As a self-proclaimed LGBT movie buff, you could imagine my profound surprise to find that one of the first noted lesbian films dates all the way back to 1931; over 37 years before the Stonewall Riots and eight years prior to World War II. Letting that sink in, I reminisced on all the lesbian-themed films I have ever seen. The list was extensive. However, keeping in mind the sheer impact that some of these movies had over others, I went on a quest to discover which specific films left a lasting impression not only on myself, but on the LGBT community and society at large.
Mädchen in Uniform
Story By: Christa Winsloe
Mädchen in Uniform was a film well before its time. Daring to be bold in a time of oppression and persecution, this film broke numerous barriers and explored the forbidden relationship between a young, female student and her female teacher. Chaste kisses and longing looks of desire are the extent of the physical relationship shown on screen, but for the 1930s, this was dangerously taboo.
Story By: Natalie Cooper
Although between the 1930s and 1980s the quantity of content increased, the quality faltered until 1986 with the release of Desert Hearts. Considered one of the first films to positively portray lesbian sexuality, Desert Hearts quickly gained a cult following, and rightfully so. The story takes place in Reno, Nevada in the 1950s, where the “quickie divorce” is booming. A well-respected professor, looking for divorce, finds herself in said “Divorce Capital of the World”, and ends up meeting a free-spirited young woman whose brazen advances she reluctantly gives into.
Story By: Lana Wachowski & Lilly Wachowski
In 1996, sisters Lana and Lilly Wackowski brought us Bound. The Wackowskis would later go on to create the Matrix series and V for Vendetta, among other household titles. But, before these notable Blockbusters, there was Bound, the story of a mobster’s girlfriend and a former prisoner who meet, fall in love, and concoct a plan to steal from the mob. Still a foreign concept, the film was not a coming out story, rather, it seamlessly told the story of two characters’ primal attraction for one another and the immediate trust they shared.
But I’m a Cheerleader
Story By: Jamie Babbit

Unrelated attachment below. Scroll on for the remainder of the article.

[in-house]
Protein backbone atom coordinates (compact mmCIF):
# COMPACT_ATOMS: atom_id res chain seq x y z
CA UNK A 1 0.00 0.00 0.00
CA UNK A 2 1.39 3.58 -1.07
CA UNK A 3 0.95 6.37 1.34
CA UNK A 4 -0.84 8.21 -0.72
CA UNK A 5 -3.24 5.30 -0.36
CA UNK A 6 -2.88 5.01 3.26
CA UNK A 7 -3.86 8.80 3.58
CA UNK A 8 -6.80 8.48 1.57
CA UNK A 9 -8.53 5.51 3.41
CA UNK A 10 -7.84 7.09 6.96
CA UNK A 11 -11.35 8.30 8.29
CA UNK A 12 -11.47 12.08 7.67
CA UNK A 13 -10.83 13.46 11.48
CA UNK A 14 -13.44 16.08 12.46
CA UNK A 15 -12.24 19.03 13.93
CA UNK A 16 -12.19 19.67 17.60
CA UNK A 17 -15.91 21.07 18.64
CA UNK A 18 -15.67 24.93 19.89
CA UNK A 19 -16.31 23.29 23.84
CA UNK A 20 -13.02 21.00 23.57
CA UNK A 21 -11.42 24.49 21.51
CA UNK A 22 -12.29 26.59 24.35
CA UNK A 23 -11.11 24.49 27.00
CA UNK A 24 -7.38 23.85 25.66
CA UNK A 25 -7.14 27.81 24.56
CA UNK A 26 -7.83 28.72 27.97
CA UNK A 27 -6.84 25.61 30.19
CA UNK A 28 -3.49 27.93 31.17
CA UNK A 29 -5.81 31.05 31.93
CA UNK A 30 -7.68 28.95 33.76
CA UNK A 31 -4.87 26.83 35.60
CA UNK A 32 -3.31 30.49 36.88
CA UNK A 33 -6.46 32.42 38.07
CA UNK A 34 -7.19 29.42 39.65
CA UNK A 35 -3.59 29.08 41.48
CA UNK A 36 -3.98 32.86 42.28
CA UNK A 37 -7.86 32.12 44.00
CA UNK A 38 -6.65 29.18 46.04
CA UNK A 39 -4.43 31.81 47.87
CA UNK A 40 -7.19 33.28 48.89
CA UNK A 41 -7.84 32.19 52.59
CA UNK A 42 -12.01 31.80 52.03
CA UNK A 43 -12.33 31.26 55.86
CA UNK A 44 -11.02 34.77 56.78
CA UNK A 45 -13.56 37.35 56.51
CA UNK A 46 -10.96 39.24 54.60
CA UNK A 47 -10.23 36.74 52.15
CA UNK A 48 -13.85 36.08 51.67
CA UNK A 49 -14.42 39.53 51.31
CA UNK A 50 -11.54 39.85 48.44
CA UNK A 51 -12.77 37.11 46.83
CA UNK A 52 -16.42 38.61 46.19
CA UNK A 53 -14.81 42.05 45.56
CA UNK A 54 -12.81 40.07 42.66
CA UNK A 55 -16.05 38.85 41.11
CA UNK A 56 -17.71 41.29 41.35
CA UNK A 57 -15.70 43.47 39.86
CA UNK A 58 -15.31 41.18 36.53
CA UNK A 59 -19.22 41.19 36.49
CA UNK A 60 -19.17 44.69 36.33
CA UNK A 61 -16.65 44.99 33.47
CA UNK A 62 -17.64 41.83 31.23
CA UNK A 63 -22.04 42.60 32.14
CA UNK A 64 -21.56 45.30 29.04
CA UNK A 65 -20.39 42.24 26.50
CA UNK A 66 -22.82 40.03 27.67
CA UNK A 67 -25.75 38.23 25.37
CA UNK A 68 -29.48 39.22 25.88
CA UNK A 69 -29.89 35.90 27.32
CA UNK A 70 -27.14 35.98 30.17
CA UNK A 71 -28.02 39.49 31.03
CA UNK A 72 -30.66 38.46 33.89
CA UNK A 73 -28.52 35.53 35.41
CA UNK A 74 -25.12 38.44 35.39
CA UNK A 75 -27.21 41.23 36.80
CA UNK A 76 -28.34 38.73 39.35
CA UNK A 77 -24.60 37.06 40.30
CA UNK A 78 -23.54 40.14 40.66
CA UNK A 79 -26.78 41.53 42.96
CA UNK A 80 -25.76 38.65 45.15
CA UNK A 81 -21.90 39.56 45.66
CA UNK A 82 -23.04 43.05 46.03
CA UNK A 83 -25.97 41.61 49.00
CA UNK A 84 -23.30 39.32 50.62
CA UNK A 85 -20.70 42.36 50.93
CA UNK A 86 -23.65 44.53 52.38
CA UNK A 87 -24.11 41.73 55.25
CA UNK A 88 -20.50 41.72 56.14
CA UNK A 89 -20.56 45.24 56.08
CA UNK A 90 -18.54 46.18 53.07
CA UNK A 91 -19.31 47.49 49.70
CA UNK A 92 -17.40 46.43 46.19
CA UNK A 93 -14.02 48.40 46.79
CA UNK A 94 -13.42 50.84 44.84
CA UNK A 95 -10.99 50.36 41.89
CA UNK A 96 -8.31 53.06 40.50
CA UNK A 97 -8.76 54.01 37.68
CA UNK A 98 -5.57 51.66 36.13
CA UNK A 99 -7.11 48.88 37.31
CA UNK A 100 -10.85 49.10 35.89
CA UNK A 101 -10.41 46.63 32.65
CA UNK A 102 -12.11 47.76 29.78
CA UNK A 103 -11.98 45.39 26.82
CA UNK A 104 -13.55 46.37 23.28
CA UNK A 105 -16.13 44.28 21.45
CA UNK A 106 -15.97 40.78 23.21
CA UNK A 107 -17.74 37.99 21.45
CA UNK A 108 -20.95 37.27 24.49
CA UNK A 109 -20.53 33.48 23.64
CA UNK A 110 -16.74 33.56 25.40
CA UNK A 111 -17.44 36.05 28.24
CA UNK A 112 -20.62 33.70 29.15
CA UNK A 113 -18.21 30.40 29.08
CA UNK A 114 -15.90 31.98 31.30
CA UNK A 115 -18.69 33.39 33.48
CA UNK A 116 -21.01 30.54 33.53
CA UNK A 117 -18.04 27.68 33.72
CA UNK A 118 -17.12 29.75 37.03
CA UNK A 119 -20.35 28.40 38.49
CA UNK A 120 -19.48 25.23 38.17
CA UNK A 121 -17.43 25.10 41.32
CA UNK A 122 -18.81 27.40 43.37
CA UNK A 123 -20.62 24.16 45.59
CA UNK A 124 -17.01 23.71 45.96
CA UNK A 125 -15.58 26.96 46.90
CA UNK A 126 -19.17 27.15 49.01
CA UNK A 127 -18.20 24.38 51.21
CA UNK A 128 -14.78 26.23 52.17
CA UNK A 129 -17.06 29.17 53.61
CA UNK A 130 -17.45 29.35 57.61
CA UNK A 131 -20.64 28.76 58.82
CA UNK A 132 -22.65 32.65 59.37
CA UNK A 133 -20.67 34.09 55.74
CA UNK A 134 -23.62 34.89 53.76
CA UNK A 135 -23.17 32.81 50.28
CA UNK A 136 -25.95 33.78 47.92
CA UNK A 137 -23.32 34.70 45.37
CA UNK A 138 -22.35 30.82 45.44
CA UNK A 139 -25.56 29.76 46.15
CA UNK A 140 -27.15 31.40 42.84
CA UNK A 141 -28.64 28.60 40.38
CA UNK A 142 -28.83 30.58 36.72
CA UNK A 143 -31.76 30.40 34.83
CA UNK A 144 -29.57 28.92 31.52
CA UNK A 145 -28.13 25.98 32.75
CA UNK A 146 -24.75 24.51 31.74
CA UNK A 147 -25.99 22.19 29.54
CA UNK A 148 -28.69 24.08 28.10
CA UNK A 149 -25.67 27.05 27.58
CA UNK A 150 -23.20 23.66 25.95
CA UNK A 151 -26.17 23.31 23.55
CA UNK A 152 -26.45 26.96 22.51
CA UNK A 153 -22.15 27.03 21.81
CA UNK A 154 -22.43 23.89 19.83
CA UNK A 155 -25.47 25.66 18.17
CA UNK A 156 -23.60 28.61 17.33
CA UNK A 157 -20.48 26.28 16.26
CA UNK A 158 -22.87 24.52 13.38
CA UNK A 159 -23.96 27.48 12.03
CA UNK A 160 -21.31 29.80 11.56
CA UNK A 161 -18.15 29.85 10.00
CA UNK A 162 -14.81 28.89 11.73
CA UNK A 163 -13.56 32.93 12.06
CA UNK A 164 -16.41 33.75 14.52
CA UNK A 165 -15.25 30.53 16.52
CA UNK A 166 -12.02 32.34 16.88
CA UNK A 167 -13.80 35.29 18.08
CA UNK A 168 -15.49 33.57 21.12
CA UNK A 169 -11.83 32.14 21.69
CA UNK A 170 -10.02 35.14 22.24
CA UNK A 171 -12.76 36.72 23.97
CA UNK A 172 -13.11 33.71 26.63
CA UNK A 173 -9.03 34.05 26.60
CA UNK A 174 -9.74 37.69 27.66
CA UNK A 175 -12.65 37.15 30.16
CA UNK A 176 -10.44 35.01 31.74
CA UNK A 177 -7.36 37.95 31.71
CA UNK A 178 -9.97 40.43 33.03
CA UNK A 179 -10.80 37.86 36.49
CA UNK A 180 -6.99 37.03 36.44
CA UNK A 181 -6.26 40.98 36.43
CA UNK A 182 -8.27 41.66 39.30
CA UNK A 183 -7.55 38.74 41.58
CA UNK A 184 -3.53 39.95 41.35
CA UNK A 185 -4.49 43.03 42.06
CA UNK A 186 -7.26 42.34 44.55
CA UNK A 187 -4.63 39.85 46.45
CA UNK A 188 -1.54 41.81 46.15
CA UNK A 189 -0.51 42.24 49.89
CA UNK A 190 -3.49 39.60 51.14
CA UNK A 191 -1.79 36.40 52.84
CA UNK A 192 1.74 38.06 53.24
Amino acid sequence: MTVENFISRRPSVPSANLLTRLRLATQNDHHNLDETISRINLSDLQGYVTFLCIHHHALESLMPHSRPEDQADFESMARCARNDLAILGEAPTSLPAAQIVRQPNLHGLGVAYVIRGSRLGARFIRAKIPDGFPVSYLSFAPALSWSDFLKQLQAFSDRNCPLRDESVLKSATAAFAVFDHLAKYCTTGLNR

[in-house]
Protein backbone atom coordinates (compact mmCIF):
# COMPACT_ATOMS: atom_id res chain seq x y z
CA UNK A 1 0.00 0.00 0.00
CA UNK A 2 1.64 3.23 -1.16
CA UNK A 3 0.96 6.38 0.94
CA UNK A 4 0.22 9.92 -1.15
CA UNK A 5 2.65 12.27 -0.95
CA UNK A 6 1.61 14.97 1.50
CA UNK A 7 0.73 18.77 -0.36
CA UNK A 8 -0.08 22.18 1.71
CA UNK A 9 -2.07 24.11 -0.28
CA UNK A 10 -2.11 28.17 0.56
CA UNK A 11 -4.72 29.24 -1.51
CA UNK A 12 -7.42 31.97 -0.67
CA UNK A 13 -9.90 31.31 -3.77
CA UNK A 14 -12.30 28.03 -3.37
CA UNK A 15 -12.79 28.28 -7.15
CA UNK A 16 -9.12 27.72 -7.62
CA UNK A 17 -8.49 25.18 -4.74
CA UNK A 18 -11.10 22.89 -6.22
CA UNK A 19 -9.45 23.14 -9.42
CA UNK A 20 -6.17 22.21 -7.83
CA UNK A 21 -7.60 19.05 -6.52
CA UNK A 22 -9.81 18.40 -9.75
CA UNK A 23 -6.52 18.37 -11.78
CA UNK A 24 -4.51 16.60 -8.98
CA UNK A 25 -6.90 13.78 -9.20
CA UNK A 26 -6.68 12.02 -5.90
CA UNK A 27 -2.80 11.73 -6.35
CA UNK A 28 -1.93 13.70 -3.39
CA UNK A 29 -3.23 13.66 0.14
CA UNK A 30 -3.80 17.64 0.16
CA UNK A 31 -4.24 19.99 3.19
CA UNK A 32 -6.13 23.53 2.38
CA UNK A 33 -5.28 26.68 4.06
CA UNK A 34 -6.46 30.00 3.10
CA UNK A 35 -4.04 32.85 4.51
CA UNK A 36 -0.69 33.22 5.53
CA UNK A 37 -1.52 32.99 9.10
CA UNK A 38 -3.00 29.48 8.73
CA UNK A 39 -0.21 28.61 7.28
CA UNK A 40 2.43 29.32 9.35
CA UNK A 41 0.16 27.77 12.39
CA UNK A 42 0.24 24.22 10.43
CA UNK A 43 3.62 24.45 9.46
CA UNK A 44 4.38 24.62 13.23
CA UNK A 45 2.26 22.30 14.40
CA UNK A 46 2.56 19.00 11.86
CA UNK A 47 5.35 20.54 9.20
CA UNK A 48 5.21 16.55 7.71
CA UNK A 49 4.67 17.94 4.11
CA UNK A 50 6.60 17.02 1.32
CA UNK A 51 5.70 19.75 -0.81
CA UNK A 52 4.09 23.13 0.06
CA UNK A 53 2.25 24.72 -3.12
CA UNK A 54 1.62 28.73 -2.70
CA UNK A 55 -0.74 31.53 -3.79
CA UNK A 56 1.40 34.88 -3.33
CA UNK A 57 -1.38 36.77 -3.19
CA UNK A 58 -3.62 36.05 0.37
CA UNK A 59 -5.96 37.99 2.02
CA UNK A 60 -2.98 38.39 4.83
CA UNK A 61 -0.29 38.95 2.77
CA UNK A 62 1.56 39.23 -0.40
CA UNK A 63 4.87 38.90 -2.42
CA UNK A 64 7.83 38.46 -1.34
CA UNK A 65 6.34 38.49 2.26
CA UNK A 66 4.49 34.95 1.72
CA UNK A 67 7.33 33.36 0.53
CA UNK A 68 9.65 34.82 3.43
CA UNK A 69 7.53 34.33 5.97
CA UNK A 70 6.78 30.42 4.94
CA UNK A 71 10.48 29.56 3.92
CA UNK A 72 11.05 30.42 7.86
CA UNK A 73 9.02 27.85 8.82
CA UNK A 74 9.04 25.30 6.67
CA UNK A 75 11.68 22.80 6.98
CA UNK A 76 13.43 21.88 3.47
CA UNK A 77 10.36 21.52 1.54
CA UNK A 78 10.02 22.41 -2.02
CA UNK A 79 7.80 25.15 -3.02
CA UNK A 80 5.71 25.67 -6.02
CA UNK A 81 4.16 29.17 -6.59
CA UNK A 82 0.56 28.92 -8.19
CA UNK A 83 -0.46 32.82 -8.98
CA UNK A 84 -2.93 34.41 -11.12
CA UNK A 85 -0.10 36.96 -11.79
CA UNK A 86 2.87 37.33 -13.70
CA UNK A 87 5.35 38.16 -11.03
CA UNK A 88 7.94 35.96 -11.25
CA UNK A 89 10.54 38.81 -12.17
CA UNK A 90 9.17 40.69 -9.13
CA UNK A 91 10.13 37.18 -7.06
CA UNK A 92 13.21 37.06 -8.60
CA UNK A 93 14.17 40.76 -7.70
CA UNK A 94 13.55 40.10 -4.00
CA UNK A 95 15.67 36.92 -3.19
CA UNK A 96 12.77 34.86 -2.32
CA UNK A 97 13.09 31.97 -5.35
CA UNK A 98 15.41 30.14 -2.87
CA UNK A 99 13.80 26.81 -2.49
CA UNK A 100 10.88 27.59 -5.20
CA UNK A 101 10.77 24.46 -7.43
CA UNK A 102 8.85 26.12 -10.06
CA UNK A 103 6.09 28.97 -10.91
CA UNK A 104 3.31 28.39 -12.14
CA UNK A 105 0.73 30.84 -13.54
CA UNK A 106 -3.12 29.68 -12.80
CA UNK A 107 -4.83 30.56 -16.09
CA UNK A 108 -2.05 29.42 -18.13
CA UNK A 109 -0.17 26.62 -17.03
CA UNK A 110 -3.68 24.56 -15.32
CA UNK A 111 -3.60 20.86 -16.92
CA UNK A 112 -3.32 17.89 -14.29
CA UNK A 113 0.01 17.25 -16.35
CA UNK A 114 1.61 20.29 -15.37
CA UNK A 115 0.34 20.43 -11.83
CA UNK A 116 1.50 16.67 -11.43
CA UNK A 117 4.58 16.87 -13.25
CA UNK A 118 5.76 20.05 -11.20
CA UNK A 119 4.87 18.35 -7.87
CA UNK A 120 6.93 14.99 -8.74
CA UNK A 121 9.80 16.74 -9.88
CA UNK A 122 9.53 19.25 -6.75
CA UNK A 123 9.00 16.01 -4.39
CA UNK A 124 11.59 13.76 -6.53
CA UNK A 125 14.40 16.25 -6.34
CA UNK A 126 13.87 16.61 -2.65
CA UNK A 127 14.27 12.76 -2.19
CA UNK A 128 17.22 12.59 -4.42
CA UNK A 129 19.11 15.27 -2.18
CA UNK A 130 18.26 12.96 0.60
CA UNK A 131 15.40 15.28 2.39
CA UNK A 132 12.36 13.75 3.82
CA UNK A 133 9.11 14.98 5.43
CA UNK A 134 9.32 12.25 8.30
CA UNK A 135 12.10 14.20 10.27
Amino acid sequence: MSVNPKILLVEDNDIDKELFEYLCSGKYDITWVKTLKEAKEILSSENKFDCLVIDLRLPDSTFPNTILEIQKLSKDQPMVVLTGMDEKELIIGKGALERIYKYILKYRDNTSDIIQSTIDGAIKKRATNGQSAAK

1999 was a complex year for lesbian film. It gave us But I’m A Cheerleader, a light-hearted, comedic approach to the all too serious issue of gay conversion camps. The story follows a popular, blonde cheerleader as she is blindsided by her family and friends and whisked off to True Directions to cure her gay tendencies. The camp accomplishes quite the opposite as the cheerleader falls hard for the resident aloof, “bad girl” of the group.
Boys Don’t Cry
Story By: Kimberly Peirce & Andy Bienen
1999 also gave us Boys Don’t Cry, a very raw, intensely disturbing look at the true story of Brandon Teena and the violence he suffered at the hands of those close to him for being transgender. A series of events starting with a risky love affair with a local girl, seals Brandon’s fate.
Story By: Alice Wu
When Saving Face, the story of a Chinese American surgeon who falls for a dancer, was released in 2004, it was praised as being the first Hollywood movie to center on Chinese American characters since the Joy Luck Club. For the LGBT community, this was even more significant because it was the first time Asian lesbians were represented in film.
Blue is the Warmest Color
Story By: Abdellatif Kechiche
Blue is the Warmest Color shook the LGBT community with its release in 2013. Not only did this film win the Palme d’Or at the Cannes Film Festival, it was also the first time both main actresses shared the honor with the director. Although this feat sparked conversation, it was the extremely graphic and extensive sex scene that spawned a barrage of articles, comments and reaction videos.
Story By: Phyllis Nagy
Although Rooney Mara was dubbed the winner of the Cannes Best Actress Award, and Cate Blanchett was nominated for the Academy Award for Best Actress, Carol was snubbed a nomination for the Academy Award for Best Picture in 2016. This omission further proved the stance the Academy of Motion Picture Arts and Sciences had toward both females, and films focused on LGBT characters and relationships. The uproar the omission caused was pivotal in forcing content creators to speak up, rally together, and question the archaic, close-minded views of those in positions of power within Hollywood.